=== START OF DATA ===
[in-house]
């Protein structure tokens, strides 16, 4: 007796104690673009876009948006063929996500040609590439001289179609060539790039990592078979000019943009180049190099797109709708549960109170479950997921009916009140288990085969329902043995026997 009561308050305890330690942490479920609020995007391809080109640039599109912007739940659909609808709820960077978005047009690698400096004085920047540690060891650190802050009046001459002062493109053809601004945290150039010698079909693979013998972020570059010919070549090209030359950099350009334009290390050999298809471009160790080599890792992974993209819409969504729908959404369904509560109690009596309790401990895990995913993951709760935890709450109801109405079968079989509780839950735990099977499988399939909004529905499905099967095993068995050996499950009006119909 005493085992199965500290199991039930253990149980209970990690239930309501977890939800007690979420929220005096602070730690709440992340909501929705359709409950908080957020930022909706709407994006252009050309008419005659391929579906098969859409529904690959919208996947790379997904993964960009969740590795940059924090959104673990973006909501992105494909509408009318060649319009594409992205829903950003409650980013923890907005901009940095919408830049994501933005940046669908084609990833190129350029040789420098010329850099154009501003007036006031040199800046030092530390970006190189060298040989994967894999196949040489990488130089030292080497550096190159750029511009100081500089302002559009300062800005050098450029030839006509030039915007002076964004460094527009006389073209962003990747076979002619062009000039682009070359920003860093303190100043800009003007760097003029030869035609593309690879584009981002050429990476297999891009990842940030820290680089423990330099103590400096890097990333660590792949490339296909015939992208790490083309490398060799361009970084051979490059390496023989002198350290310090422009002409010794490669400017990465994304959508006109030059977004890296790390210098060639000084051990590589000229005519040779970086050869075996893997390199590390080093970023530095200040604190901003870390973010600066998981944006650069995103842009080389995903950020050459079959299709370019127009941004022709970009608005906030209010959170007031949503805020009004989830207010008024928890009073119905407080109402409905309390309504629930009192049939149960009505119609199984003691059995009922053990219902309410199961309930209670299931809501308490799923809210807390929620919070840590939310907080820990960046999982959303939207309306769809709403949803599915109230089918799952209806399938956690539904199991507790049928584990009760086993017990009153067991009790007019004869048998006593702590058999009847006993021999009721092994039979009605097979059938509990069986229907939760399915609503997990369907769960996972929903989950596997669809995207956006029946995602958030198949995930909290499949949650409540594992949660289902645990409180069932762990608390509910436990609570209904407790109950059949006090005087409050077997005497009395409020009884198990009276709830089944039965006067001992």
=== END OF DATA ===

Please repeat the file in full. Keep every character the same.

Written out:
[in-house]
């Protein structure tokens, strides 16, 4: 007796104690673009876009948006063929996500040609590439001289179609060539790039990592078979000019943009180049190099797109709708549960109170479950997921009916009140288990085969329902043995026997 009561308050305890330690942490479920609020995007391809080109640039599109912007739940659909609808709820960077978005047009690698400096004085920047540690060891650190802050009046001459002062493109053809601004945290150039010698079909693979013998972020570059010919070549090209030359950099350009334009290390050999298809471009160790080599890792992974993209819409969504729908959404369904509560109690009596309790401990895990995913993951709760935890709450109801109405079968079989509780839950735990099977499988399939909004529905499905099967095993068995050996499950009006119909 005493085992199965500290199991039930253990149980209970990690239930309501977890939800007690979420929220005096602070730690709440992340909501929705359709409950908080957020930022909706709407994006252009050309008419005659391929579906098969859409529904690959919208996947790379997904993964960009969740590795940059924090959104673990973006909501992105494909509408009318060649319009594409992205829903950003409650980013923890907005901009940095919408830049994501933005940046669908084609990833190129350029040789420098010329850099154009501003007036006031040199800046030092530390970006190189060298040989994967894999196949040489990488130089030292080497550096190159750029511009100081500089302002559009300062800005050098450029030839006509030039915007002076964004460094527009006389073209962003990747076979002619062009000039682009070359920003860093303190100043800009003007760097003029030869035609593309690879584009981002050429990476297999891009990842940030820290680089423990330099103590400096890097990333660590792949490339296909015939992208790490083309490398060799361009970084051979490059390496023989002198350290310090422009002409010794490669400017990465994304959508006109030059977004890296790390210098060639000084051990590589000229005519040779970086050869075996893997390199590390080093970023530095200040604190901003870390973010600066998981944006650069995103842009080389995903950020050459079959299709370019127009941004022709970009608005906030209010959170007031949503805020009004989830207010008024928890009073119905407080109402409905309390309504629930009192049939149960009505119609199984003691059995009922053990219902309410199961309930209670299931809501308490799923809210807390929620919070840590939310907080820990960046999982959303939207309306769809709403949803599915109230089918799952209806399938956690539904199991507790049928584990009760086993017990009153067991009790007019004869048998006593702590058999009847006993021999009721092994039979009605097979059938509990069986229907939760399915609503997990369907769960996972929903989950596997669809995207956006029946995602958030198949995930909290499949949650409540594992949660289902645990409180069932762990608390509910436990609570209904407790109950059949006090005087409050077997005497009395409020009884198990009276709830089944039965006067001992």